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Global Health Thought Leader Uncategorized

What determines the health of a population?


Cassie Dormond, Project Officer at MAP International

In a college classroom in North Carolina a professor of Global Health Ethics puts a deceptively simple question to the class: “what causes disease?”

A political science major blames poverty; a sociology major responds that inequality is the root cause; an engineer that weak infrastructure breeds infection; and, finally, a pre-medical biology student raises his eyebrows and deadpans, “pathogens.”

All of those answers, and so many more, would be justifiable responses to the question. Health and disease are complex concepts and cannot be unilaterally addressed by any one sector in isolation. Organizers of this year’s World Affairs Council Global Health Summit know this. Last year they looked at global health through the lens of water issues. This year: hunger and food security.

Clean water undoubtedly has a significant role to play as a determinant of health. Cholera illustrates this point well. Biologically, cholera is caused by the V. cholerae bacteria, making it the agent of the disease. However, the pathway or mode of transmission of the disease is as important to understand as the disease’s biological agent.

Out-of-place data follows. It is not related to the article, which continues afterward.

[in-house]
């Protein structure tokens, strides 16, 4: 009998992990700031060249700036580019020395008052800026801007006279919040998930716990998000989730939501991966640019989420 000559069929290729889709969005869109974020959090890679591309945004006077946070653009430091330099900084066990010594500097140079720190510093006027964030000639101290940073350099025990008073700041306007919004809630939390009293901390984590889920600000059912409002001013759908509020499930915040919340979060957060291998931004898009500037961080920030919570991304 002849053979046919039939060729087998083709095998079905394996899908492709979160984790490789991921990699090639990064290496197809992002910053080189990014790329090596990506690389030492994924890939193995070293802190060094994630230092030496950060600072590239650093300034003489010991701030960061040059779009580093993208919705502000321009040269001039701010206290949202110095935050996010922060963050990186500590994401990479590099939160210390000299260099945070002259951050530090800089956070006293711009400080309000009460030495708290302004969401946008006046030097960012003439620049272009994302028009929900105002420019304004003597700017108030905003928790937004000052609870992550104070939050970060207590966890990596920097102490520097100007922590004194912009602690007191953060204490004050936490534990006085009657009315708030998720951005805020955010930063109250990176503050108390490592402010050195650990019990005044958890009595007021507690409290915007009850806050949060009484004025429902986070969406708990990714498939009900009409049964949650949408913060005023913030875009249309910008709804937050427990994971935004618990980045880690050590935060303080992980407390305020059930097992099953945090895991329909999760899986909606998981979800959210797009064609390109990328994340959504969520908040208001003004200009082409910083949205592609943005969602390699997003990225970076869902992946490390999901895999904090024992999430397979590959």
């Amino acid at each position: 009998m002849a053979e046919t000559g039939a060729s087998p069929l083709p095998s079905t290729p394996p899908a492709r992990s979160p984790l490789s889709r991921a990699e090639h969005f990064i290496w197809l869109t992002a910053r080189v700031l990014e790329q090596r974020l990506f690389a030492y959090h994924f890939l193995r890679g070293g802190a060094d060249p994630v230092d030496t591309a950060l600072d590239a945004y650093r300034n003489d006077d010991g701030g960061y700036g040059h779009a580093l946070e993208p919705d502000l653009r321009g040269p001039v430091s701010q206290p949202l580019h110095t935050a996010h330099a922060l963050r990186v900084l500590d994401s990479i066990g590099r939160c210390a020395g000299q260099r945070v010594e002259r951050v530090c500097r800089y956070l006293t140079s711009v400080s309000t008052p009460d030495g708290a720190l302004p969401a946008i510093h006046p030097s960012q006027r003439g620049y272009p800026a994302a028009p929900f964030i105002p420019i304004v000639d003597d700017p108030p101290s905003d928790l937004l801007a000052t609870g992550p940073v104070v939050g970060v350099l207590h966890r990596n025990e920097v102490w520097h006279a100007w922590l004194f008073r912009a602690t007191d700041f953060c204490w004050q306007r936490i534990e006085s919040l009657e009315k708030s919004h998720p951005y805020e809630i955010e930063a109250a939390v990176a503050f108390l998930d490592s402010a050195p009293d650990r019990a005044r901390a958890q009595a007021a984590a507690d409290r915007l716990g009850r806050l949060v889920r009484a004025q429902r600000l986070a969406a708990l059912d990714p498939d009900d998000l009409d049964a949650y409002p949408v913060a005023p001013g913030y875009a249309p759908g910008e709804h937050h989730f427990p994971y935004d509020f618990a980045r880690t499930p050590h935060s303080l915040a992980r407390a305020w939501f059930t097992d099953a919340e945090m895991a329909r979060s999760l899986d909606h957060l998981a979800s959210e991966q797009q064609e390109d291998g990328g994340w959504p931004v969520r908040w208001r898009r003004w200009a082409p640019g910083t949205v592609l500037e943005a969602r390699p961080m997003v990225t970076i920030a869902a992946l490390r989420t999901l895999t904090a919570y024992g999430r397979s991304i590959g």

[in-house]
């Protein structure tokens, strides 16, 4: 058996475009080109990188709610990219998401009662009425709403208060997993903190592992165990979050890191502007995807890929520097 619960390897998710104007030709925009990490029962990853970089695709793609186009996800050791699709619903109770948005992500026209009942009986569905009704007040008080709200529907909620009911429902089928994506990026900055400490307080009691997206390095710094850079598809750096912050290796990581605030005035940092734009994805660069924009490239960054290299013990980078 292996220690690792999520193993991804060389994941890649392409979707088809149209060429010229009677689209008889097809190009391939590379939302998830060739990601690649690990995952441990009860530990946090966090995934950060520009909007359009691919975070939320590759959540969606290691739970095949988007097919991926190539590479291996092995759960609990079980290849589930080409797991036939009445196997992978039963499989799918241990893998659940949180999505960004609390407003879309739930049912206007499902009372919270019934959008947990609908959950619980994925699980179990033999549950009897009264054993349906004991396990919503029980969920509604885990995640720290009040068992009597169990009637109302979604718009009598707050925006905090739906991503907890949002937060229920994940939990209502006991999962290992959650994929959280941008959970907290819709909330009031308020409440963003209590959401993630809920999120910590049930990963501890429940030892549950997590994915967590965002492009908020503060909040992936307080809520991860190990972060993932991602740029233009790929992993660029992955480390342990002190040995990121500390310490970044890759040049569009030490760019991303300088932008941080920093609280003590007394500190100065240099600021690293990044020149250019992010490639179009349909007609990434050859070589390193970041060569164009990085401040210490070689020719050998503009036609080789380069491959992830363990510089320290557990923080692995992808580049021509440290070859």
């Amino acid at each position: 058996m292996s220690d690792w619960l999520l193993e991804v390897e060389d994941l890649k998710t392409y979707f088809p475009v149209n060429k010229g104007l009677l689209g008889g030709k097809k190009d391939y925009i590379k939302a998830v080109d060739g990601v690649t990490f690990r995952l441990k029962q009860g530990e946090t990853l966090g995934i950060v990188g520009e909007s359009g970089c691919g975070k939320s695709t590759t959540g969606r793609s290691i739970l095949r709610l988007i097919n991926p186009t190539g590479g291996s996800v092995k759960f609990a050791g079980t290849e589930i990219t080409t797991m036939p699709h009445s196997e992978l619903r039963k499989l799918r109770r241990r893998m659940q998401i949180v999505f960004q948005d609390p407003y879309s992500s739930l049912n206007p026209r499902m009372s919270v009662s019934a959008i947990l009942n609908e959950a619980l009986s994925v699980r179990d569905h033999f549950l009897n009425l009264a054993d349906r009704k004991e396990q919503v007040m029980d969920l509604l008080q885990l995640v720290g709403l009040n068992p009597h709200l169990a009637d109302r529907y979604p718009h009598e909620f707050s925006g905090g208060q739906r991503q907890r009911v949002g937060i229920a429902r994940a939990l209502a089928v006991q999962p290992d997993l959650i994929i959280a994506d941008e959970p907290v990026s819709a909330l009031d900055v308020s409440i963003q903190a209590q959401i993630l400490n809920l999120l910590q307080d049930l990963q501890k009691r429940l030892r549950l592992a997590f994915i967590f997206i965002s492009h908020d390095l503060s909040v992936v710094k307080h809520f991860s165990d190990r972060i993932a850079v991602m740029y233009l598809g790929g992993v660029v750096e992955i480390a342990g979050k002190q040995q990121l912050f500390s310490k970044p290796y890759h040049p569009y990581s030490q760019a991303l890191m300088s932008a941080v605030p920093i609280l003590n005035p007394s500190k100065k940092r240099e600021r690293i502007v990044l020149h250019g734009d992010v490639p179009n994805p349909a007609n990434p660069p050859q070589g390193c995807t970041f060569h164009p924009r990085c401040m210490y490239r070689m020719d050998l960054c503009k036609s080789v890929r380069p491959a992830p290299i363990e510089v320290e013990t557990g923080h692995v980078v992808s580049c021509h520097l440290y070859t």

In the case of cholera, a person will not develop an active cholera infection unless they ingest the bacteria within five hours of it passing through the human GI tract. So, on contexts where populations do not have access to water or sanitation facilities, cholera flourishes. When, in the 1850s, a researcher discovered the link between clean water and cholera, disease rates began to decrease. The actual bacterial agent for cholera was not even discovered until 1883 when infection rates had already begun to fall because of infrastructure improvements.

Hunger and food security are no less important to consider if we are to fully examine the social determinants of health. Tuberculosis is a largely opportunistic disease and will develop into an active deadly infection in people with compromised and weakened immune systems. This means that stress, fatigue, malnourishment, lack of social support, sub-par education, and inadequate water and sanitation facilities all increase an individual’s chances of contracting the disease. Like cholera, TB incidence rates had dropped dramatically by the time that antibiotic interventions for the disease were introduced, largely because of improved housing, nutrition, and sanitation measures.

This year on May 20th, Atlanta’s World Affairs Council, in collaboration with the Center for Strategic & International Studies and CARE, will host a Summit on Global Health & Hunger. The Summit will invite participants to explore the critical connections between food security and health. Hopefully, by attracting attendees with diverse backgrounds and areas of expertise the summit will spark the types of meaningful dialogue necessary to comprehensively address the numerous determinants of health and well-being.

In the future, the conference organizers should consider expanding on the theme of the social determinants of health, perhaps by exploring the less obvious determinants such as stress and social inclusion.

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